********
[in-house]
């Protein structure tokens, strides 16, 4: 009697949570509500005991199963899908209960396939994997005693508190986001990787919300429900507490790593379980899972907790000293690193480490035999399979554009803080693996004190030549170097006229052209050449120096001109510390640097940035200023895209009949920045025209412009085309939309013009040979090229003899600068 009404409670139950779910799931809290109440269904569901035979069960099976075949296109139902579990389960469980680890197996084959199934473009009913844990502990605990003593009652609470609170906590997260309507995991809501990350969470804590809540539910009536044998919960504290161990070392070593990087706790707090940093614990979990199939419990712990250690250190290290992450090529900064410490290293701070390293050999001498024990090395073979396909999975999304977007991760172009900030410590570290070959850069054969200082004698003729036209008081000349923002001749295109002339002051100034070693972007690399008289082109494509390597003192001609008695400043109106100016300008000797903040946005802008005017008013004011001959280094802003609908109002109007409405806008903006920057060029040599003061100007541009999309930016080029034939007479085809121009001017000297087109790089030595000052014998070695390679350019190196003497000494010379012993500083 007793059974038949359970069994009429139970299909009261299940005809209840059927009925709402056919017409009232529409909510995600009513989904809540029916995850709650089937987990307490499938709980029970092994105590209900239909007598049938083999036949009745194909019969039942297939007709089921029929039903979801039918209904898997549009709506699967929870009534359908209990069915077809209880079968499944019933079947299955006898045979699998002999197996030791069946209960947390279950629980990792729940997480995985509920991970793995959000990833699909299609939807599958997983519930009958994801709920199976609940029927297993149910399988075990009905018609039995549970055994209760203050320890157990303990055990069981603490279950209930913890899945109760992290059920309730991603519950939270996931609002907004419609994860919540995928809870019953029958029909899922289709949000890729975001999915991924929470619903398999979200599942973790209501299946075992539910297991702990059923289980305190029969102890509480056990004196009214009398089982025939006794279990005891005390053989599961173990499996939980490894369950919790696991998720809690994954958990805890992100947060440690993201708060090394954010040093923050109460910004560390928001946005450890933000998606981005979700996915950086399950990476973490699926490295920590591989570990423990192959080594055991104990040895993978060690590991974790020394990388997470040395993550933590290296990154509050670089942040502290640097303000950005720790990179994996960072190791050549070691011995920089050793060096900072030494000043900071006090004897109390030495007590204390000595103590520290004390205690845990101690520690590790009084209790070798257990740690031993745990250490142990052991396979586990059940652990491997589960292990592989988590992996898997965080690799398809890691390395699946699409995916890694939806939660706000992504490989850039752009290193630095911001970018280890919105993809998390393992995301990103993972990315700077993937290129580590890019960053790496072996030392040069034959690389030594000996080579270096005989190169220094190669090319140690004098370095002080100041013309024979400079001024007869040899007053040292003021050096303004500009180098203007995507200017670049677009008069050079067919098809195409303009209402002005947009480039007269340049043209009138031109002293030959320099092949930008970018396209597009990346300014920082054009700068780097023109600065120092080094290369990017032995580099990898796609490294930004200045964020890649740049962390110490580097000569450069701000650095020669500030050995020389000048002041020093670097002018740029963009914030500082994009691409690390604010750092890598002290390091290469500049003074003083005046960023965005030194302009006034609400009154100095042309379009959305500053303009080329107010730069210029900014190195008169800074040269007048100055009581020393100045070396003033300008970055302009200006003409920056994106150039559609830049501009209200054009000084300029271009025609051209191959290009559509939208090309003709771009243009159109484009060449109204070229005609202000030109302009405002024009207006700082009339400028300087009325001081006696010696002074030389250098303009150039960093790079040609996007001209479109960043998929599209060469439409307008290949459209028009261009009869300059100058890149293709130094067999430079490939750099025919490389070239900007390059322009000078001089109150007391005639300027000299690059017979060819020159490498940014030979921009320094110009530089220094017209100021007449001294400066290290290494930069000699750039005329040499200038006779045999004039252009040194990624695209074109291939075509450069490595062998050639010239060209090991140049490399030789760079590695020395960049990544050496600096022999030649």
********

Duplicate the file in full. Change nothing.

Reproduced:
[in-house]
């Protein structure tokens, strides 16, 4: 009697949570509500005991199963899908209960396939994997005693508190986001990787919300429900507490790593379980899972907790000293690193480490035999399979554009803080693996004190030549170097006229052209050449120096001109510390640097940035200023895209009949920045025209412009085309939309013009040979090229003899600068 009404409670139950779910799931809290109440269904569901035979069960099976075949296109139902579990389960469980680890197996084959199934473009009913844990502990605990003593009652609470609170906590997260309507995991809501990350969470804590809540539910009536044998919960504290161990070392070593990087706790707090940093614990979990199939419990712990250690250190290290992450090529900064410490290293701070390293050999001498024990090395073979396909999975999304977007991760172009900030410590570290070959850069054969200082004698003729036209008081000349923002001749295109002339002051100034070693972007690399008289082109494509390597003192001609008695400043109106100016300008000797903040946005802008005017008013004011001959280094802003609908109002109007409405806008903006920057060029040599003061100007541009999309930016080029034939007479085809121009001017000297087109790089030595000052014998070695390679350019190196003497000494010379012993500083 007793059974038949359970069994009429139970299909009261299940005809209840059927009925709402056919017409009232529409909510995600009513989904809540029916995850709650089937987990307490499938709980029970092994105590209900239909007598049938083999036949009745194909019969039942297939007709089921029929039903979801039918209904898997549009709506699967929870009534359908209990069915077809209880079968499944019933079947299955006898045979699998002999197996030791069946209960947390279950629980990792729940997480995985509920991970793995959000990833699909299609939807599958997983519930009958994801709920199976609940029927297993149910399988075990009905018609039995549970055994209760203050320890157990303990055990069981603490279950209930913890899945109760992290059920309730991603519950939270996931609002907004419609994860919540995928809870019953029958029909899922289709949000890729975001999915991924929470619903398999979200599942973790209501299946075992539910297991702990059923289980305190029969102890509480056990004196009214009398089982025939006794279990005891005390053989599961173990499996939980490894369950919790696991998720809690994954958990805890992100947060440690993201708060090394954010040093923050109460910004560390928001946005450890933000998606981005979700996915950086399950990476973490699926490295920590591989570990423990192959080594055991104990040895993978060690590991974790020394990388997470040395993550933590290296990154509050670089942040502290640097303000950005720790990179994996960072190791050549070691011995920089050793060096900072030494000043900071006090004897109390030495007590204390000595103590520290004390205690845990101690520690590790009084209790070798257990740690031993745990250490142990052991396979586990059940652990491997589960292990592989988590992996898997965080690799398809890691390395699946699409995916890694939806939660706000992504490989850039752009290193630095911001970018280890919105993809998390393992995301990103993972990315700077993937290129580590890019960053790496072996030392040069034959690389030594000996080579270096005989190169220094190669090319140690004098370095002080100041013309024979400079001024007869040899007053040292003021050096303004500009180098203007995507200017670049677009008069050079067919098809195409303009209402002005947009480039007269340049043209009138031109002293030959320099092949930008970018396209597009990346300014920082054009700068780097023109600065120092080094290369990017032995580099990898796609490294930004200045964020890649740049962390110490580097000569450069701000650095020669500030050995020389000048002041020093670097002018740029963009914030500082994009691409690390604010750092890598002290390091290469500049003074003083005046960023965005030194302009006034609400009154100095042309379009959305500053303009080329107010730069210029900014190195008169800074040269007048100055009581020393100045070396003033300008970055302009200006003409920056994106150039559609830049501009209200054009000084300029271009025609051209191959290009559509939208090309003709771009243009159109484009060449109204070229005609202000030109302009405002024009207006700082009339400028300087009325001081006696010696002074030389250098303009150039960093790079040609996007001209479109960043998929599209060469439409307008290949459209028009261009009869300059100058890149293709130094067999430079490939750099025919490389070239900007390059322009000078001089109150007391005639300027000299690059017979060819020159490498940014030979921009320094110009530089220094017209100021007449001294400066290290290494930069000699750039005329040499200038006779045999004039252009040194990624695209074109291939075509450069490595062998050639010239060209090991140049490399030789760079590695020395960049990544050496600096022999030649």